AS I write this I have around four full days left in Boston before we fly out to Silicon Valley – bags are being squeezed closed with all the stuff we have bought and plans are being made for catch-ups in Scotland between our return and two-week course at Strathclyde University.
The past two weeks have probably been the busiest yet.
Alongside working with my team back home as we ramp up the refurbishment of the Carlisle site (Facetime comes into its own when you need to see what you’re buying from 3000 miles away!), week six saw us consolidate more of our learnings in class. Highlights for me were sessions around creating and utilising a successful board – something that has been in my head for a while. I’ve gone from thinking “why would I need a board, and who would even want to be on it?” to “why do I not have a board, and how quickly can I change that?”
We also had James Stewart, Entrepreneurial Scotland’s MD, over for around a week. James was in town for a board meeting with the Saltire Foundation USA trustees – expat Scots who support and champion Scotland globally – and we were fortunate enough to have a dinner with these industry leaders. The level of access to people at the top of their professions we are receiving is brilliant.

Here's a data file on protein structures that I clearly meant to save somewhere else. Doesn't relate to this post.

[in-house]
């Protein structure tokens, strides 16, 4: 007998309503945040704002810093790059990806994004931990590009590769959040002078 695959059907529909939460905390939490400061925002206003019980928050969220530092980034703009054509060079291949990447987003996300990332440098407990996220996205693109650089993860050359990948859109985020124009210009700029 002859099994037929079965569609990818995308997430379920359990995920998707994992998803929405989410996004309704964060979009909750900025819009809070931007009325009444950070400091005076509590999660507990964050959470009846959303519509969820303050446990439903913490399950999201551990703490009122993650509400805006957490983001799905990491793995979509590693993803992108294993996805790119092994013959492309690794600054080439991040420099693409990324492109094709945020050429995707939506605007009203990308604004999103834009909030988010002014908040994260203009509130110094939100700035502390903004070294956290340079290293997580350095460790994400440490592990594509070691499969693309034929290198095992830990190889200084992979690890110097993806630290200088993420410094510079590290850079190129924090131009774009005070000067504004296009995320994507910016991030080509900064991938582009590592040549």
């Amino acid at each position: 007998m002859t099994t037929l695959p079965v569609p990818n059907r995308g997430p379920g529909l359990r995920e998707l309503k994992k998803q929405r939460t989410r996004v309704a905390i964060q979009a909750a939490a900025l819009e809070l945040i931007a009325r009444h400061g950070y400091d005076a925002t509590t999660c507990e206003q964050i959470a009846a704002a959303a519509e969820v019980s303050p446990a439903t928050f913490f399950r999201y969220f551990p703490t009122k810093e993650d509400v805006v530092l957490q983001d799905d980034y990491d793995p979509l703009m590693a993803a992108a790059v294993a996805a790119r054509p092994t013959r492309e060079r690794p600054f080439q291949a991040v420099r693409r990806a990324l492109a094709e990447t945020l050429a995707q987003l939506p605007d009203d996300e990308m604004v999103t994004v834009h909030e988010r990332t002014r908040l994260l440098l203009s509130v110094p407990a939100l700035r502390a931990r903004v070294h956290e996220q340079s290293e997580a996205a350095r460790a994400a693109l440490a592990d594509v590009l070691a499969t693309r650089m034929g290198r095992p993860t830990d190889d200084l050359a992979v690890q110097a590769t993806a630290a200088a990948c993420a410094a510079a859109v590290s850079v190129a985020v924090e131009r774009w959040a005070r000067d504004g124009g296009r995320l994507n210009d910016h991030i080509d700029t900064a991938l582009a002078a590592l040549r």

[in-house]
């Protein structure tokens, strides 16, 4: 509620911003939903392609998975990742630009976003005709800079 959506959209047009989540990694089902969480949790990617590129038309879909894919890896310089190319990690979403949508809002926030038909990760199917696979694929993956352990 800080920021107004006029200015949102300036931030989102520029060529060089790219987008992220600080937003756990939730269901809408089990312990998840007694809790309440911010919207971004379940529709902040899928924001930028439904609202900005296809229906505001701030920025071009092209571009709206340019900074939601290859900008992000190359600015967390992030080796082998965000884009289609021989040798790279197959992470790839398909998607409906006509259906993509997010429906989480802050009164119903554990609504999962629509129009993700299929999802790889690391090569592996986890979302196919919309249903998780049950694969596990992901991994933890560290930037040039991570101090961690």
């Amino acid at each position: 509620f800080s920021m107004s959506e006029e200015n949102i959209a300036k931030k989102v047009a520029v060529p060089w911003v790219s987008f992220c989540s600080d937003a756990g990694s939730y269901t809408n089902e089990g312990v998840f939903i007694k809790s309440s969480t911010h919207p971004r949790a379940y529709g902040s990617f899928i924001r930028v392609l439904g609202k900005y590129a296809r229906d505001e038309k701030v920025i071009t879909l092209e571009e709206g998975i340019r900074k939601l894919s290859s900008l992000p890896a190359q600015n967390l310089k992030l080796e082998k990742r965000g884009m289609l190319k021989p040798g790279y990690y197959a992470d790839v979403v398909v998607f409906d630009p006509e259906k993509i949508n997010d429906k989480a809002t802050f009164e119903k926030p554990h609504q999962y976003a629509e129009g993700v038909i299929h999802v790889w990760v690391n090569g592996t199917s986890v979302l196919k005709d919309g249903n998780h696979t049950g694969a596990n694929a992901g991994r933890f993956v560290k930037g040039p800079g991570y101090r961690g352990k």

Once the weekend arrived, it was time for something I’ve waited a lifetime to do – a visit to the Gillette Stadium, home of the New England Patriots. I’ve had a love of American football since I was a child (thanks Dad!) and this was the pinnacle of that love affair.
The game, where we spanked the Atlanta Falcons, was superb; and the experience was incredible – Scotland’s sporting and social venues could learn a lot!
Arriving by Uber, you have a designated drop-off point; or you can take the train’s stadium shuttle service; or drive up and ‘tailgate’. Tailgating is basically a car park party where jeeps roll in around eight hours before the kick-off and unload TVs, BBQs, DJ stations, generators and beer; some don’t even go to the game and instead watch it on the 50” TV strapped to the side of the jeep.
Don’t fancy that? Well how about a walk around the stadium shopping centre – a full-on mall with plenty of food options and huge spaces for the 60,000+ visitors. That’s something they do well here – make huge crowds seem invisible; and speed of service, space and choice of venues all play a part. Queuing is a British thing, in America they don’t even need to do it.
A little tired after the Patriots game, week seven kicked off with a case study on a party-planning business; we also covered prototyping and how to get a working product out to the customer and get feedback quickly; and a case study on Topcoder by Josh Brand, from Harvard. Class language has changed – we see things differently now, ask the right questions, present the right information and understand the challenges better.
I can’t wait to see how our newly developed skills will be implemented back home, or how much of a change those close to us will see.